Tara Pagme Nonma is the seventeenth Tara who protects us against the obstacles associated with robberies, gangsters, and hunters. Pagme means “immeasurable and countless” and Nonma means “stopping.” Therefore, she is the Tara who stops countless violent activities. Her visualization practice also helps us reach a state of calmness and tranquility as she is the Tara of non-violence.

18. Noble Lady Tara Maja Chenmo

The eighteenth Tara is Tara Maja Chenmo. Mayura is Sanskrit for peacock, which is maja in Tibetan. The symbolism can be drawn simply, as peacocks are said to eat poison and turn it into the beauty of its plumage, and with that in mind, Tara’s special quality is counteracting or dispelling inner and outer poisons. She is visualized in the white color of a glacier mountain touched by the autumn moon, and the special ten-syllable action mantra is recited.

19. Noble Lady Tara Dugkarmo

The nineteenth Tara is Tara Dugkarmo, who protects us from nightmares, bad omens in our dreams, and black magic. Dugkar means “white umbrella,” and so she is often called Queen White Umbrella. Her visualization practice protects the Dharma and the Lamas from spiritual harm. It also protects us from arguments, chaos, and violence. She is visualized in white and her facial expression is passionate and smiling, but simultaneously semi-wrathful.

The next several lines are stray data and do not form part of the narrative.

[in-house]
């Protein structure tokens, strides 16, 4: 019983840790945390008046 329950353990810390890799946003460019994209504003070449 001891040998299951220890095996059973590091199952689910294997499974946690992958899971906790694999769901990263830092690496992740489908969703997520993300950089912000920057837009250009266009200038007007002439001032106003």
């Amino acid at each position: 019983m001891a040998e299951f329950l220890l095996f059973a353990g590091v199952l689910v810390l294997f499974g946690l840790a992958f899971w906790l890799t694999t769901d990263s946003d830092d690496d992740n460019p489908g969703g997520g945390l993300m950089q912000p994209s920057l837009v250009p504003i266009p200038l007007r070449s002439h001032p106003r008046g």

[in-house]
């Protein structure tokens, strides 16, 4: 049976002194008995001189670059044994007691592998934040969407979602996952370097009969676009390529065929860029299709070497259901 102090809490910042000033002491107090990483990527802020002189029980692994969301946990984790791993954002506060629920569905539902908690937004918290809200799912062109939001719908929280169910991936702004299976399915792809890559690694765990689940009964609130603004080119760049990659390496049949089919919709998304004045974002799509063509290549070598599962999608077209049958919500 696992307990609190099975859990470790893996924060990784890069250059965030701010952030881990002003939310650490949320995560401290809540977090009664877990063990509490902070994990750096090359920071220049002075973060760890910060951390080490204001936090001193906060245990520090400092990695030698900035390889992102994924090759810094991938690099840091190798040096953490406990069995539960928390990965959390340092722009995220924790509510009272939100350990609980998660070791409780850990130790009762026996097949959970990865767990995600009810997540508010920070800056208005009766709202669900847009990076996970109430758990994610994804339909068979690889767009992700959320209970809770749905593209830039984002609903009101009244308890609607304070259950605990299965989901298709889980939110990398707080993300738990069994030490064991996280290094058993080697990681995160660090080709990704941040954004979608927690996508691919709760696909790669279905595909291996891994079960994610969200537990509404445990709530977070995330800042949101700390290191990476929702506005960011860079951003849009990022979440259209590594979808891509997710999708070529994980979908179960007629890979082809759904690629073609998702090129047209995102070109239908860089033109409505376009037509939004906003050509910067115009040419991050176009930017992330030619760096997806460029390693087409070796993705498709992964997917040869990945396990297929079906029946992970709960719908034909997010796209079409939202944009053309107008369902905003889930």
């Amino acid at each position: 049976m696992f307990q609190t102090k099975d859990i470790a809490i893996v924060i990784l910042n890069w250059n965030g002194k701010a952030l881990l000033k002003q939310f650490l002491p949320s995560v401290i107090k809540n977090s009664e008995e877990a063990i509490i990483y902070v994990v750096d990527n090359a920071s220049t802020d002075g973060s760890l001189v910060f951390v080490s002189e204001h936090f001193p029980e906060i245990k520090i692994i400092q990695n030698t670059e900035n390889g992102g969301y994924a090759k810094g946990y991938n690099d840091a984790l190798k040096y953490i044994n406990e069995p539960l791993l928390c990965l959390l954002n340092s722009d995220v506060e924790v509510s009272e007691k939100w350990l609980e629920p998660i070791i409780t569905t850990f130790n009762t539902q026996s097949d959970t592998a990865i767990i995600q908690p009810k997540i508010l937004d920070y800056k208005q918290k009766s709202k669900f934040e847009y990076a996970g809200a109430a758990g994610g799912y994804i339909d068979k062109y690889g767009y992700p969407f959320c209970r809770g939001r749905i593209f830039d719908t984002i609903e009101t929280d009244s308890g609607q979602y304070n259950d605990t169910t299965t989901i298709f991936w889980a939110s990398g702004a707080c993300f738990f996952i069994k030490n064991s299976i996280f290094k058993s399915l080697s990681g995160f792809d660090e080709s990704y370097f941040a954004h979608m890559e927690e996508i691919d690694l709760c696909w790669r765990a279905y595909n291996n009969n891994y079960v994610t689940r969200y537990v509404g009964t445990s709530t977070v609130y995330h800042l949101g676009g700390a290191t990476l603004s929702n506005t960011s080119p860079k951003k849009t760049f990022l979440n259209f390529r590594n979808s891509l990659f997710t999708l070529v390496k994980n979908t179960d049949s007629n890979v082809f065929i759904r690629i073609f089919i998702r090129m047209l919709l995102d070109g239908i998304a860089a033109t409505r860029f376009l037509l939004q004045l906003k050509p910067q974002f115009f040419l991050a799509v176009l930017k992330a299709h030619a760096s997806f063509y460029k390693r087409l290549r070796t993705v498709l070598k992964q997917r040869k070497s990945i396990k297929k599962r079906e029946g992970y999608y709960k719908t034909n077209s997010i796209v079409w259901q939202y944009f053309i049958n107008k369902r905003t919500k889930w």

20. Noble Lady Tara Rito Loma Jonma

Tara Rito Jonma is the twentieth emanation of Tara. She is known for giving us protection from contagious diseases, plagues, epidemics, and fevers. Rito can roughly be translated to “mountain hermitage,” and Loma means “leaves of a tree,” and Jonma means “wearing.” She is also called Parnashavari. She is hence the Tara wearing the leaves of a tree in her mountain retreat. She is visualized in a golden-red or saffron color with the usual posture and mudra, where she holds a blue lotus flower on which there is a container full of medicinal substances.

21. Noble Lady Tara Lhamo Ozer Chenma

The twenty-first Tara is Tara Lhamo Ozer Chenma. She is the divine Great Mother of “brilliant light rays.” She can protect our longevity so she is particularly beneficial to us. When our energy, vitality, or life force is endangered, she is the Tara who helps us. We visualize her color as a rich white; in her hand, she holds a blue lotus upon which stands a golden fish. Wisdom light emanates from the fish and summons back all the vitalities and energies that have been lost by us.

Reference for 21 Tara:

P. S. Rinpoche, and K. T. D. Rinpoche (2007). Tara’s Enlightened Activity: An Oral Commentary on The Twenty-one Praises to Tara